obj.bigsnp <- snp_attach(rds)
G <- obj.bigsnp$genotypes hist(nb_na <- big_counts(G)[4, ]) ind <- which(nb_na < 5) # further subsetting on missing values G2 <- snp_fastImputeSimple(G) # imputation when % of missing value is small # project individuals (divided by 2) onto the PC space PROJ <- as.matrix(projection[matched$_NUM_ID_[ind], -(1:5)])
all_proj <- big_prodMat(G2, sweep(PROJ, 2, correction / 2, '*'),
ind.col = ind,
# scaling to get G if beta = 1 and (2 - G) if beta = -1
center = 1 - matched$beta[ind], scale = matched$beta[ind])
plot(all_proj[, 2:3])

Let us now project the reference allele frequencies, which do not need any correction because these come from the same individuals used to train the PCA.

X <- crossprod(PROJ,
as.matrix(all_freq[matched$_NUM_ID_[ind], -(1:5)])) Now we need to solve a quadratic programming problem for each individual. cp_X_pd <- Matrix::nearPD(crossprod(X), base.matrix = TRUE) Amat <- cbind(1, diag(ncol(X))) bvec <- c(1, rep(0, ncol(X))) # solve a QP for each projected individual all_res <- apply(all_proj, 1, function(y) { quadprog::solve.QP( Dmat = cp_X_pd$mat,
dvec = crossprod(y, X),
Amat = Amat,
bvec = bvec,
meq  = 1
)$sol %>% tapply(grp_fct, sum) %>% round(7) }) Let us compare the results with the reported information on individuals. fam2 <- bigreadr::fread2("https://sharehost.hms.harvard.edu/genetics/reich_lab/sgdp/SGDP_metadata.279public.21signedLetter.44Fan.samples.txt") fam <- dplyr::left_join(obj.bigsnp$fam, fam2, by = c("sample.ID" = "Sample_ID(Aliases)"))
fam_info <- fam[c("Region", "Country", "Population_ID")]

cbind.data.frame(fam_info, round(100 * t(all_res), 1)) %>%
rmarkdown::paged_table(list(rows.print = 15, max.print = nrow(fam)))

Ancestry grouping

Similar to the previous section, but we want to assign only one label instead of getting ancestry proportions.

We recommend to use Euclidean distance on the PC space for such purposes, as demonstrated in Supp. Note A of this paper. For example, we use this strategy to assign ancestry in the UK Biobank (cf. this code). Normally, admixed individuals or from distant populations should not be matched to any of the 21 reference groups.

PC_SGDP <- all_proj
all_centers <- t(X)
all_sq_dist <- apply(all_centers, 1, function(one_center) {
rowSums(sweep(PC_SGDP, 2, one_center, '-')^2)
})

THR <- 0.005  # you can adjust this threshold
thr_sq_dist <- max(dist(all_centers)^2) * THR / 0.16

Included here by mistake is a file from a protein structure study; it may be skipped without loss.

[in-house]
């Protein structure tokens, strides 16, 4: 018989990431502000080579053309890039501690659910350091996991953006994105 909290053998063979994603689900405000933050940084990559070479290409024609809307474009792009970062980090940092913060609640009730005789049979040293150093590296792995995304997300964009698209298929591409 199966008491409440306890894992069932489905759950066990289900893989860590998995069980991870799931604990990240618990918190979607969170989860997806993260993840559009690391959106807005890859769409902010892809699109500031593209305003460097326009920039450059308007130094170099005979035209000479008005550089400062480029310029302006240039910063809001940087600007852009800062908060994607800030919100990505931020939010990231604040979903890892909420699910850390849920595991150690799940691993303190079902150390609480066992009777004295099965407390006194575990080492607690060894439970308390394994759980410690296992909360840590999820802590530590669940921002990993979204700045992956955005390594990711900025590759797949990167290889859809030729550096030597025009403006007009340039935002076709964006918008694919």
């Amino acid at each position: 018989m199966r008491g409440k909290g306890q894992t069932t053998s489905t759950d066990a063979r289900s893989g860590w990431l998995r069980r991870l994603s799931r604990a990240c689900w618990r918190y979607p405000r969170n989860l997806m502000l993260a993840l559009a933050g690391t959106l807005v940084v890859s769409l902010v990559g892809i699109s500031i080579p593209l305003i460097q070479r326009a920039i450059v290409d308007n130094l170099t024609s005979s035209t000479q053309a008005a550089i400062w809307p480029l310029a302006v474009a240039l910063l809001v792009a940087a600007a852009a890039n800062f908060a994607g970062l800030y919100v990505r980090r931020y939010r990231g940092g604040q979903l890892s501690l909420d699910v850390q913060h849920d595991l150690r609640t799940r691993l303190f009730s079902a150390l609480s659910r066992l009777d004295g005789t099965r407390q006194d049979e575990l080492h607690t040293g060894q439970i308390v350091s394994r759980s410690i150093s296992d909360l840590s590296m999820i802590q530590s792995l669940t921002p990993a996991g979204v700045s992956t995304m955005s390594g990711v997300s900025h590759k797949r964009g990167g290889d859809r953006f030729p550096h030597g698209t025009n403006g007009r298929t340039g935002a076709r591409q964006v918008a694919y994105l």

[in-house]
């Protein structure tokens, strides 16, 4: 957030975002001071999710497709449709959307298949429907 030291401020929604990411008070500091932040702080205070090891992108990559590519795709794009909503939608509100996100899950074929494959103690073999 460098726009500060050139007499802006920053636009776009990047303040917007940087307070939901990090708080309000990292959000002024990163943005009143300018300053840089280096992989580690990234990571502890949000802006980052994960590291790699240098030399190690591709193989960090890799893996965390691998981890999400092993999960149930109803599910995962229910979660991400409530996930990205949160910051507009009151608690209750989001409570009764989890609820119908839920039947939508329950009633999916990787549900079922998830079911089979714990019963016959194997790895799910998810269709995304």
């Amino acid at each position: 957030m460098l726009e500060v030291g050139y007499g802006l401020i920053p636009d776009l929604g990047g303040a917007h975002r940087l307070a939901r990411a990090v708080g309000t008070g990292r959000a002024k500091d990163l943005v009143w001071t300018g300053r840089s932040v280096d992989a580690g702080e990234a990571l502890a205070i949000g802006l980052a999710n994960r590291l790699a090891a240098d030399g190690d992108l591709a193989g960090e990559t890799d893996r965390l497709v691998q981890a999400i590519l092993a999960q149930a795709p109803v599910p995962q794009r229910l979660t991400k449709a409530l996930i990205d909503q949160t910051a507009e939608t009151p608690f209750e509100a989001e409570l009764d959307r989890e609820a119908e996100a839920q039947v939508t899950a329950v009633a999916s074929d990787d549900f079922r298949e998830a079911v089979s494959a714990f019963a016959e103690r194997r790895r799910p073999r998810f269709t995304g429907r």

cluster <- group[
apply(all_sq_dist, 1, function(x) {
ind <- which.min(x)
if (isTRUE(x[ind] < thr_sq_dist)) ind else NA
})
]

table(cluster, exclude = NULL)
## cluster
##       Africa (East)      Africa (North)      Africa (South)       Africa (West)
##                  11                   6                  32                  23
##         Asia (East)          Bangladesh       Europe (East) Europe (North West)
##                  32                   3                  10                   9
## Europe (South West)             Finland               Italy               Japan
##                   8                   5                   8                  17
##         Middle East            Pakistan         Philippines       South America
##                  32                  17                   8                   1
##           Sri Lanka                <NA>
##                  18                 105
cbind.data.frame(fam_info, Assigned_group = cluster) %>%
rmarkdown::paged_table(list(rows.print = 15, max.print = nrow(fam)))

Using this strategy, we can cluster 240 out of 345 individuals. However, we have some trouble clustering Papuans, people from Central Asia and Siberia, people from some African regions, as well as people from South America.

For individuals from South America, we can use the previous ancestry proportions.

cluster[all_res["South America", ] > 0.9] <- "South America"

table(cluster, exclude = NULL)
## cluster
##       Africa (East)      Africa (North)      Africa (South)       Africa (West)
##                  11                   6                  32                  23
##         Asia (East)          Bangladesh       Europe (East) Europe (North West)
##                  32                   3                  10                   9
## Europe (South West)             Finland               Italy               Japan
##                   8                   5                   8                  17
##         Middle East            Pakistan         Philippines       South America
##                  32                  17                   8                  25
##           Sri Lanka                <NA>
##                  18                  81
cbind.data.frame(fam_info, Assigned_group = cluster) %>%
rmarkdown::paged_table(list(rows.print = 15, max.print = nrow(fam)))